The government has won convictions of four Puerto Rican nationalists in a $7.1 million heist. But the militants' supporters claimed victory, saying the trial will help the island gain independence.

The four have maintained that the trial stemming from one of the country's biggest cash heists was politically motivated. They and their lawyers vowed to appeal Monday's verdicts.Carlos Ayes Suarez, who was acquitted, said prosecutors had sought to "criminalize the pro-independence movement in our country."

But U.S. Attorney Stanley A. Twardy Jr. said the government was vindicated: "The defense put the system on trial, and after nine days the jury came back with a verdict that was well reasoned and proved that the system work."

The government said the five defendants participated in the Sept. 12, 1983, robbery at the Wells Fargo depot in West Hartford to raise funds to finance terrorist acts for Los Macheteros, a violent group seeking Puerto Rican independence.

Key defendant Juan Segarra Palmer III was convicted of robbery, conspiracy and transportation of stolen money but acquitted on four weapons-related charges.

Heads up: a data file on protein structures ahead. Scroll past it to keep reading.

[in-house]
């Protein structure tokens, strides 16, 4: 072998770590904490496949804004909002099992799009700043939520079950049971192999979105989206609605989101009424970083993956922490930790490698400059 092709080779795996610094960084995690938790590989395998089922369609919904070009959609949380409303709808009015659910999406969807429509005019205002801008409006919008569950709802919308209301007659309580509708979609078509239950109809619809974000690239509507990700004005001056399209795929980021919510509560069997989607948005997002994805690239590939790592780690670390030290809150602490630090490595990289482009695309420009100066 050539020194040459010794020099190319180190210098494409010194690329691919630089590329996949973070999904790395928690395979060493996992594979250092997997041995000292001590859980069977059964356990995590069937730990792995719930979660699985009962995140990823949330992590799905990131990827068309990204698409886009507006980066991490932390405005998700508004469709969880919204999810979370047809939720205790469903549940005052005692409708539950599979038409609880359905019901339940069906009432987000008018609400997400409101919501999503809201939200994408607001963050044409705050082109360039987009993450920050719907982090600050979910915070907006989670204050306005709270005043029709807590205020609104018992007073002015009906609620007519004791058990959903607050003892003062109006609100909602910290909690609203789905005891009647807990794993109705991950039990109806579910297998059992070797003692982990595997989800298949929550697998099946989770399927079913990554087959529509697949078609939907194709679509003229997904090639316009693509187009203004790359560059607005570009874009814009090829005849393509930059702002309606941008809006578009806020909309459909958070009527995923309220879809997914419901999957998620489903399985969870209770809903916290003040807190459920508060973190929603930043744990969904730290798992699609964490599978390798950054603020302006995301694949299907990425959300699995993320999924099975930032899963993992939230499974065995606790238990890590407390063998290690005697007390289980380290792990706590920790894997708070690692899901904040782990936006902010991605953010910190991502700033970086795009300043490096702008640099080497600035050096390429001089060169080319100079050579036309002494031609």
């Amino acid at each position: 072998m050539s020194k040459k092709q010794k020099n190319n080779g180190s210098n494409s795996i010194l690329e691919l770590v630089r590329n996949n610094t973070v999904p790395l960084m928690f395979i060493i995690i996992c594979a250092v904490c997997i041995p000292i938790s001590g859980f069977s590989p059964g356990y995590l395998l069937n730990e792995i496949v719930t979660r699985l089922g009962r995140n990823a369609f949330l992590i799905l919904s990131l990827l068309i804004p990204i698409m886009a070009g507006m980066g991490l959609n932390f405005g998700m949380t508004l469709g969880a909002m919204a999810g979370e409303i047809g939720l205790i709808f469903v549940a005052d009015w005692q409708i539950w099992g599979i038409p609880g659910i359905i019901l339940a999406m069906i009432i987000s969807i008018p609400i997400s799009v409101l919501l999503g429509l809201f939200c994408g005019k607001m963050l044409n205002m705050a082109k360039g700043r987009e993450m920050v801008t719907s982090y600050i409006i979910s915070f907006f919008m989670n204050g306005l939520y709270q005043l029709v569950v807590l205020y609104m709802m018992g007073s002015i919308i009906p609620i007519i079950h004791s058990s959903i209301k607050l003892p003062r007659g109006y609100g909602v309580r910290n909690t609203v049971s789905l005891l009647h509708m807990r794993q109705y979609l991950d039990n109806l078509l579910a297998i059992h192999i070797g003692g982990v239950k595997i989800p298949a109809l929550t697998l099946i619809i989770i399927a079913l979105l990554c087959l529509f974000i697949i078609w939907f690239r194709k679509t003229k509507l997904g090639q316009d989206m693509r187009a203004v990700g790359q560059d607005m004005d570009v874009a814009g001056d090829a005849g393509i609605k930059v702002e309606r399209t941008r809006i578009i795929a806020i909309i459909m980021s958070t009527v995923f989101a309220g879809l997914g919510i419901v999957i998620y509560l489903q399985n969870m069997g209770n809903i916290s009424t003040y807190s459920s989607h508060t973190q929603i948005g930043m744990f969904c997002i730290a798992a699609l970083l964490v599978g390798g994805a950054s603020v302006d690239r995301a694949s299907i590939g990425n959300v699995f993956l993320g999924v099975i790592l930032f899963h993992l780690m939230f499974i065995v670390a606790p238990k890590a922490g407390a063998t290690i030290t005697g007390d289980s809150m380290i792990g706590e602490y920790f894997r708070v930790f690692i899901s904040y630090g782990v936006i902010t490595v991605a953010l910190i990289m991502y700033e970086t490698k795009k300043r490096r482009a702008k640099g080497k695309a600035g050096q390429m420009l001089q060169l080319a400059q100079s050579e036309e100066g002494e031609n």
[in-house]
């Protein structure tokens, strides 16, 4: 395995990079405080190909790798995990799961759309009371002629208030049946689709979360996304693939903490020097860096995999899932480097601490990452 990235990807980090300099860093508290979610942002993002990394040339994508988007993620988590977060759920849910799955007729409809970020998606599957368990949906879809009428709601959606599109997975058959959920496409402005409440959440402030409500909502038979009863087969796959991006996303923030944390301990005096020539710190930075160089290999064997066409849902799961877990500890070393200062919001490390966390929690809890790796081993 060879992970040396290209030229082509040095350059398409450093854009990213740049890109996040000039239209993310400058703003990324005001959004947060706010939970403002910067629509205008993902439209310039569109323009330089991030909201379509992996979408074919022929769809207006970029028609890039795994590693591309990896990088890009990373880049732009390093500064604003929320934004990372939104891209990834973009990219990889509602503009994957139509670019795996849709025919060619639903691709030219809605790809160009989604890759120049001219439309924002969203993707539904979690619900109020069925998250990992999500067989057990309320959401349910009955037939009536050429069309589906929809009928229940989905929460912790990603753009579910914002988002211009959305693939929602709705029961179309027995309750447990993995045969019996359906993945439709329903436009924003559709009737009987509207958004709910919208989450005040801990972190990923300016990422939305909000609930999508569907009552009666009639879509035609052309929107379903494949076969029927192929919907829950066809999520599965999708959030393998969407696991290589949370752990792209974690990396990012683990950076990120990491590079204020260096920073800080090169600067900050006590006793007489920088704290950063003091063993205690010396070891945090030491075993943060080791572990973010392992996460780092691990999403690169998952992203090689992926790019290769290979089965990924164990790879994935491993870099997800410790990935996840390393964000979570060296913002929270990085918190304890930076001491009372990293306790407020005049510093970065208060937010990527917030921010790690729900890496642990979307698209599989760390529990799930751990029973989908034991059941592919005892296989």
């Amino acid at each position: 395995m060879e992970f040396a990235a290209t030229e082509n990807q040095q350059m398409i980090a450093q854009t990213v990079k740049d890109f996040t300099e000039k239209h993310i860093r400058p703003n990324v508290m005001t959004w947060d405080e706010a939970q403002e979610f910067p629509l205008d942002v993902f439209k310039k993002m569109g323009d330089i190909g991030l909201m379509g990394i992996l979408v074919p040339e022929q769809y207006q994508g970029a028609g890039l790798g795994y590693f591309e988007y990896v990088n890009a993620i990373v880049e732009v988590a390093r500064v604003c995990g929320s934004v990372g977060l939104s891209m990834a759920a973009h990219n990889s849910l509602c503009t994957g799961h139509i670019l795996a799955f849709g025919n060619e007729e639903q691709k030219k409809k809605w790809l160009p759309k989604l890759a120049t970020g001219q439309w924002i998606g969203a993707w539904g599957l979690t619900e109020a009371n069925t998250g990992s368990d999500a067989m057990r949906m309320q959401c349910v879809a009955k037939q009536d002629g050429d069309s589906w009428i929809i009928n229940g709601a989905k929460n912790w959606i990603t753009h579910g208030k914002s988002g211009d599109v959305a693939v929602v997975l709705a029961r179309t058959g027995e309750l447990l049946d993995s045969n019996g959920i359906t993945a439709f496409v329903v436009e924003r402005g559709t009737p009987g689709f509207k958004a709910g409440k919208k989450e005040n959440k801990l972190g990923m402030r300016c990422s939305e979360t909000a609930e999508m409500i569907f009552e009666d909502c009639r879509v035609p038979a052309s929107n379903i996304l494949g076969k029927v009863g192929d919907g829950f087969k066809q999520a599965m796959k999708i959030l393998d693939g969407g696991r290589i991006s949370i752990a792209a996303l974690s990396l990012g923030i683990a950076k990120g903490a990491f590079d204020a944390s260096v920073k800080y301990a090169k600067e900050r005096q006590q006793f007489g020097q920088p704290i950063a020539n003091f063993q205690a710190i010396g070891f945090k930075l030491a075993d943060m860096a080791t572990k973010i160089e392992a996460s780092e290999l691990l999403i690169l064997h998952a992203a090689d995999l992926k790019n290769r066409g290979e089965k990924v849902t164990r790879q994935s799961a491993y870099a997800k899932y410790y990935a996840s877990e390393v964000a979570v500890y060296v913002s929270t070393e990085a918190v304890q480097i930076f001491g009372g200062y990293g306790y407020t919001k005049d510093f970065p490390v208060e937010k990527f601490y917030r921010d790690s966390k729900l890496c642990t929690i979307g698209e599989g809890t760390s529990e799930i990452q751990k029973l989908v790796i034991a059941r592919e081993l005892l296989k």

Segarra's bond was revoked, and he was led from the federal courtroom by marshals as his supporters sang about revolution to the tune of the Puerto Rican national anthem.

The 39-year-old Harvard graduate faces up to 165 years in prison.

Antonio Camacho Negron, 45, a car mechanic, and Roberto Maldonado Rivera, 53, an attorney, were convicted of conspiracy and transporting stolen money from Connecticut to Mexico. Camacho faces up to 15 years in prison and Maldonado face up to five years.

Norman Ramirez Talavera, 32, an artist, was convicted of conspiracy and faces up to five years in prison.

No sentencing date was set.

Judge T. Emmet Clarie also revoked the bond of Camacho. After the verdicts were read, Camacho raised a clenched fist and yelled in Spanish, "The imperial power is showing how small it is."

Ayes, a 29-year-old anthropology student, was acquitted of conspiracy.

The 51/2-month trial had been delayed by marathon hearings on the admissibility of FBI tape recordings and other evidence, which in turn triggered a debate over record pretrial detentions of some defendants.

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